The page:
Students tackle leadership conference in New York

On Nov. 2, nine GSU students were honored to “hit the runway” to New York City to attend the Thurgood Marshall Leadership Institute and Career Fair. The annual conference is sponsored by the Thurgood Marshall College Fund, which is the only organization that has awarded over 6,000 merit-based scholarships to HBCU students, not to mention the countless opportunities afforded through participation in their training programs.

This year’s theme was “Onboarding Talented Leaders Who Think Outside the BOX,” which was quite befitting for its setting in Times Square.

For five days the students participated in panel discussions about ethics in the workplace, how to acquire internships and co-ops, and attended etiquette training seminars that were to enhance their knowledge of how to break into their industry and how to do so in a tactful, yet graceful manner.

Some other activities included the Second Annual Front Row Fashion Show, which was hosted by actress Lynn Whitfield, and some students enjoyed a viewing of the The Color Purple.

The most rewarding experience was the Career Fair, which included sponsors from companies like Costco to UBS Wealth Management.

While in attendance, Whitney Moore-White, SGA president, landed a job interview with Accenture Consulting Firm, and is currently being considered for an entry-level position of management consulting analyst.

“I am a student of liberal arts, so oftentimes career fairs do not cater to my needs as a psychology major,” said Moore-White.

The conference concluded on Nov. 5, with a scholarship fund banquet at $1,000 donation per ticket.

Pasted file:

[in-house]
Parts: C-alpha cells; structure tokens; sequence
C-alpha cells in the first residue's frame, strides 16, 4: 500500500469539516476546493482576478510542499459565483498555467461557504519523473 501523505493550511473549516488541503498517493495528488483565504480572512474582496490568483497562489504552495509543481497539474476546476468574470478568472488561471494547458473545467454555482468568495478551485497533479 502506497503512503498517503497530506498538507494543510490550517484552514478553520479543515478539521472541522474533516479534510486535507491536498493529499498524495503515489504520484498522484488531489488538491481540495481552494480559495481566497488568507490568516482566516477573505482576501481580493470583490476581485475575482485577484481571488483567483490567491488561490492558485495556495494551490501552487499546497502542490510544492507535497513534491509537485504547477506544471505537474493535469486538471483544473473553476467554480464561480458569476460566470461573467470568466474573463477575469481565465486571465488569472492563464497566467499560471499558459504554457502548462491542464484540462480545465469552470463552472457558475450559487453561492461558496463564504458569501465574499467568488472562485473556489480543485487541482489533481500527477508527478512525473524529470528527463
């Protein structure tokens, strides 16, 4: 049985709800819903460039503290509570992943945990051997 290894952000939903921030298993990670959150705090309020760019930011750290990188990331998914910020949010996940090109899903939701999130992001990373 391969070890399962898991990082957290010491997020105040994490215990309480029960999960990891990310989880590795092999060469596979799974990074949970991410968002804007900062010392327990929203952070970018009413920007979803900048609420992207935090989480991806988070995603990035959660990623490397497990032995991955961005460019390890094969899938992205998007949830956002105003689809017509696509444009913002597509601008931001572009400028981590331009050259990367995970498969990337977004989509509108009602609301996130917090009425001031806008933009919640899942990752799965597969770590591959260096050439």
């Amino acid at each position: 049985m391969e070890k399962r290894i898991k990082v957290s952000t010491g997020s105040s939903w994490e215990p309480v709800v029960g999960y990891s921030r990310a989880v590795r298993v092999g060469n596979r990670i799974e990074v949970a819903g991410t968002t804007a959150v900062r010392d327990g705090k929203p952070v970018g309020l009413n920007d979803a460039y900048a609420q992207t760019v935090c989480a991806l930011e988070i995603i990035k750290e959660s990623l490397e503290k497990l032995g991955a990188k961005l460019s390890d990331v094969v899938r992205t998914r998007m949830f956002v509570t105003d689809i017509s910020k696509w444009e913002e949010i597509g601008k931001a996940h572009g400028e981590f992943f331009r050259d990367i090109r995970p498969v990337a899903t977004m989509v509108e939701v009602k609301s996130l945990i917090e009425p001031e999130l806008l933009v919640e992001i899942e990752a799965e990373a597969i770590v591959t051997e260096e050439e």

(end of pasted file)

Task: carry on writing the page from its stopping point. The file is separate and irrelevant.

A reception followed that allowed the students to exchange contact information, as well as rub elbows with the executive officers of the Thurgood Marshall College Fund, as well as celebrities like Fonzworth Bently and Oscar-nominated Terrance Howard.

“This once-in-a-lifetime opportunity was one that will not soon be forgotten,” said Moore-White.

Because there were only 600 slots available to students, a nationwide hunt for leading scholars was necessary.

As for the nine GSU student representatives, the selection process originated with the solicitation of nominations from faculty, staff and administrators, followed by an interview process with Gloria George, assistant director for scholarships, and Candice Staples, TMCF program career counselor.

Throughout this process, students were rated according to leadership, communication, interpersonal and interviewing skills, as well as internship/volunteer experience, a GPA of 2.9 or better, and involvement in extracurricular activities.

Those in this nationally recognized organization have been dedicated to providing leadership development, career training and capacity building to GSU along with the other 46 public universities in the HBCU community for 20 years.

Those interested in learning more about how to take part in the Thurgood Marshall Leadership Institute, contact Gloria George at arnoldg@ gram.edu or visit www.thurgoodmarshallfund.org.